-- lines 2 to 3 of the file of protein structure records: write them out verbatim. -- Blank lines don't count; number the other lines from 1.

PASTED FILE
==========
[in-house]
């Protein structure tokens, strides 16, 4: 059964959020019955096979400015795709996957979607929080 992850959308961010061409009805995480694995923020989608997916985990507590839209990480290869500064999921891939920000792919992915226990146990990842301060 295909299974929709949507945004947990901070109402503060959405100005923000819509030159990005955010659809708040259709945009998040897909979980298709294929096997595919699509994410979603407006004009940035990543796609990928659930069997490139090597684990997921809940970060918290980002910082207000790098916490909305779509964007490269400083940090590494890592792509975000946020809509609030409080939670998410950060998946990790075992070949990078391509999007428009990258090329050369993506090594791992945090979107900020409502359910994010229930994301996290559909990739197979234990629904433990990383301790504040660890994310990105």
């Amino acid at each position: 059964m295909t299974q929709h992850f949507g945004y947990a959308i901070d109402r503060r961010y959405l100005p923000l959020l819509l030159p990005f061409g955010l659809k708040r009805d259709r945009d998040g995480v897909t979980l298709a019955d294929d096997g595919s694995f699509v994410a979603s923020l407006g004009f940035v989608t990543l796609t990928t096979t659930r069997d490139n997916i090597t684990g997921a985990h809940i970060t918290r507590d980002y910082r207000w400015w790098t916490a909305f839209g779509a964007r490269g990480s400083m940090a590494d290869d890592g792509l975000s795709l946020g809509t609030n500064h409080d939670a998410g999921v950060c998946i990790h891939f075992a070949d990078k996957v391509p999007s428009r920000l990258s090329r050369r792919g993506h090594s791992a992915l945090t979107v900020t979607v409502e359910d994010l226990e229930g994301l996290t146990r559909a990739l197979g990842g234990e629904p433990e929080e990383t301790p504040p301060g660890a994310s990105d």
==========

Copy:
């Protein structure tokens, strides 16, 4: 059964959020019955096979400015795709996957979607929080 992850959308961010061409009805995480694995923020989608997916985990507590839209990480290869500064999921891939920000792919992915226990146990990842301060 295909299974929709949507945004947990901070109402503060959405100005923000819509030159990005955010659809708040259709945009998040897909979980298709294929096997595919699509994410979603407006004009940035990543796609990928659930069997490139090597684990997921809940970060918290980002910082207000790098916490909305779509964007490269400083940090590494890592792509975000946020809509609030409080939670998410950060998946990790075992070949990078391509999007428009990258090329050369993506090594791992945090979107900020409502359910994010229930994301996290559909990739197979234990629904433990990383301790504040660890994310990105």
């Amino acid at each position: 059964m295909t299974q929709h992850f949507g945004y947990a959308i901070d109402r503060r961010y959405l100005p923000l959020l819509l030159p990005f061409g955010l659809k708040r009805d259709r945009d998040g995480v897909t979980l298709a019955d294929d096997g595919s694995f699509v994410a979603s923020l407006g004009f940035v989608t990543l796609t990928t096979t659930r069997d490139n997916i090597t684990g997921a985990h809940i970060t918290r507590d980002y910082r207000w400015w790098t916490a909305f839209g779509a964007r490269g990480s400083m940090a590494d290869d890592g792509l975000s795709l946020g809509t609030n500064h409080d939670a998410g999921v950060c998946i990790h891939f075992a070949d990078k996957v391509p999007s428009r920000l990258s090329r050369r792919g993506h090594s791992a992915l945090t979107v900020t979607v409502e359910d994010l226990e229930g994301l996290t146990r559909a990739l197979g990842g234990e629904p433990e929080e990383t301790p504040p301060g660890a994310s990105d």